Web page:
East Hampton, New York. -- I walked out of ''Batman Returns'' an angry man, thinking, a bit irrationally, about what a jerk Dan Quayle is. Our boy vice president thinks the country is in trouble because of its dread ''cultural elite.''
Wrong, Hoosier; we're in trouble because we don't have a cultural elite.
If there were such an elite, it would be someplace around here. They're all on the beach or in the woods or pawing the kiwis and endive at ''The Barefoot Contessa.'' On the weekend, a lot of the men and women who write the songs and books and make the movies the whole world sings, reads and sees were at the six-screener on Main Street paying seven bucks a head to expose their children to what the nation's film critics assured us is high art.
Art or not, ''Batman Returns'' is obscure, boring, violent -- and sick. Not ''weird,'' the word the critics I read used as a synonym for ''profound'' (led by those working for the magazines of Time-Warner, which also produced the movie), but ''sick''!
So, what is it in America that made me, along with other usually sensible summering elitist wannabes, walk into the theater with my 7-year-old daughter?
McDonald's. McDonald's made me do it.
Now we are getting close to the answer to the question of what passes for cultural elitism in the U.S.A. today. McDonald's. Happy Meals.
Happy Meals are a way of life for the fathers of young children -- mothers, too, I imagine -- who are charged with the care and feeding of their young on busy workdays. Slaving away on a hot laptop all day tends to discourage slaving away in the kitchen. You ask the kid if she wants to go out, and she says, ''Happy Meal!''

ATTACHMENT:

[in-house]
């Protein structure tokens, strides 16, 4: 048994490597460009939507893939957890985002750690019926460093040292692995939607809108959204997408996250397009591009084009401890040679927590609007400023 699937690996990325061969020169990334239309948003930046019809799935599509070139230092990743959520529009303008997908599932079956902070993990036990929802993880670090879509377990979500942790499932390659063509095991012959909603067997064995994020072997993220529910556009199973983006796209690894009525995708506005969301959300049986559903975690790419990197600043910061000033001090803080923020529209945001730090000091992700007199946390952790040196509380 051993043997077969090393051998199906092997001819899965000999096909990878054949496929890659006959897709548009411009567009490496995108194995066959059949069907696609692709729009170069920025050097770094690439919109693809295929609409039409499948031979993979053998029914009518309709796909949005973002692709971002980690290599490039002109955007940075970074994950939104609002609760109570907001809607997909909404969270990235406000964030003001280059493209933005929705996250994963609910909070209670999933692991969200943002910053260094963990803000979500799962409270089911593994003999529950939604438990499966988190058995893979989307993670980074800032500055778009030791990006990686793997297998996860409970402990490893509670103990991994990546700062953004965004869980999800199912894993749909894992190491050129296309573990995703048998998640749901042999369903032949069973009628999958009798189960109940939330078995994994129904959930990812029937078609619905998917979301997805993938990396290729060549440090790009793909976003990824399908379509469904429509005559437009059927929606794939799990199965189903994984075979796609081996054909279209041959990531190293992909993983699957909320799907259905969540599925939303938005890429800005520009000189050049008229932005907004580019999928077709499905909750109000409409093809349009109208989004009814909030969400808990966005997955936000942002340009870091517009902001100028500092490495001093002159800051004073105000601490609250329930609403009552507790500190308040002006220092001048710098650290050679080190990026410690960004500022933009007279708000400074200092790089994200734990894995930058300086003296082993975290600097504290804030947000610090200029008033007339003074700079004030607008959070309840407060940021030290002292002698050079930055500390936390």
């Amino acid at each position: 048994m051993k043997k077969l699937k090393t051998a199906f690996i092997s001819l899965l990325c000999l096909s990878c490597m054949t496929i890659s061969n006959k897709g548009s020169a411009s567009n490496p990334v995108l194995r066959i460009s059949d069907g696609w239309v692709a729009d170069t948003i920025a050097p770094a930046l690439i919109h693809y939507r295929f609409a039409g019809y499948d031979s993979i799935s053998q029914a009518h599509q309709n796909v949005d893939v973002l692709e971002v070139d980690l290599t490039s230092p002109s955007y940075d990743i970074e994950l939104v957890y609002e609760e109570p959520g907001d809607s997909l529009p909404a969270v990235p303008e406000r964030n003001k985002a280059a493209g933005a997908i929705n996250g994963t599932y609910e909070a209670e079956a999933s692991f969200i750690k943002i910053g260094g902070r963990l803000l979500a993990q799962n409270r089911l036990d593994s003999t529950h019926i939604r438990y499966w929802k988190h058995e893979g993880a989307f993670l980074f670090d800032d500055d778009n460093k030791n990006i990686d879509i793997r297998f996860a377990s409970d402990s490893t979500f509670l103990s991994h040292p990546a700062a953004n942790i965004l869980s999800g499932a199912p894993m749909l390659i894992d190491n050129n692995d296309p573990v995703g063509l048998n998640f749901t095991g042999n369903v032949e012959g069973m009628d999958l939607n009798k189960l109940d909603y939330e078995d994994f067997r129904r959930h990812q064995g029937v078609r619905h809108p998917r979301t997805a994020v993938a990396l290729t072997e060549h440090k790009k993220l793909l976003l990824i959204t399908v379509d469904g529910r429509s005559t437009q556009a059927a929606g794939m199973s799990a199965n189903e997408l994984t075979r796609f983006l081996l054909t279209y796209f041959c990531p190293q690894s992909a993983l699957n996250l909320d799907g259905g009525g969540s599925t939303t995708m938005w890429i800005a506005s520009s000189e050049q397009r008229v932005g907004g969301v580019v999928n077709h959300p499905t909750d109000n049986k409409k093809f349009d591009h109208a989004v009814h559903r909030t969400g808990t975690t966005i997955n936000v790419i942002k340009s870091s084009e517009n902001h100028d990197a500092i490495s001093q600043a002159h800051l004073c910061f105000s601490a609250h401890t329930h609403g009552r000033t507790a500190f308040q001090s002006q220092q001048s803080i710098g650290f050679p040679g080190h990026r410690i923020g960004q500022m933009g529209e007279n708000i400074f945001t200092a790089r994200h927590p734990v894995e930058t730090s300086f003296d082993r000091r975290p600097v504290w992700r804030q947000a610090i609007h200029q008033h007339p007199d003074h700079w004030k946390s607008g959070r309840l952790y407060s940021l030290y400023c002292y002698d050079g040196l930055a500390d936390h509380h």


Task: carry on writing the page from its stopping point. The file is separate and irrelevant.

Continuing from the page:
You go to McDonald's and for $3.33, you get a bag filled with a burger or six McNuggets, some fries, a small Coke and some kind of little toy -- theme toys, usually promoting movies.
One month it's Looney Tunes or Beauty and the Beast, then Batman. Fiona, my daughter, got the Batmobile; the kid next door, here only a year from Thailand, got the Catmobile. TTC Merchandising, it is called. Perhaps that is our real culture.
At the same time, it seems, commercials for the movie were running every couple of minutes or so on the channels and programs most watched by children, little children. So, the pleadings began. When I gave in, my wife said, ''You're crazy.'' My wife was right.
But I was hardly the only one. With Fiona and her friend Molly in tow -- Molly's mother also asked if I was sure I knew what I was doing -- I arrived at the six-screener to find a Manhattan-length line. More than half the people there were about 4 feet tall.
What fools we fathers be. The film, after all, did carry a PG-13 rating, which means that even the percentage-of-the-gross sleazebags in Hollywood were saying this is not for little kids. Or for aspiring cultural elitists, I might add.
But if daddies should have known what they were doing, the people at McDonald's had to know exactly what they were doing. Sleazebags of a high order, that bunch.
I don't think that the movie affected Fiona as much as it did me or Molly, who, as black blood began spilling from Danny DeVito's mouth, said, ''This is gross.'' (I am not entertaining questions here from anyone but other fathers of small daughters about why I didn't pick up the kids and walk out.)
I worry now about how numbed my own may be from the usual dosage of violent cartoons and surreptitious watching of the 30 channels we get at home. For those who don't know: It is exceedingly difficult to ban television or rock at home because a child cannot relate to her peers without generational and cultural touchstones -- there is a fine line between protecting your kids and making them elitist freaks.
So, Mr. Vice President, fellow father, I would hope you consider building up, not tearing down a true cultural elite, not to reinforce the McDonald's culture you seem to admire or to ban movies or burn books, but to have the credibility to attack the trash merchants and their merchandisers.
As for the biggest merchandiser, McDonald's, I expect that archaeologists will dig up golden arches across the globe one day and conclude they were religious symbols -- and wonder if the priests practiced human sacrifice and if their decadence brought the society down.
Richard Reeves is a syndicated columnist.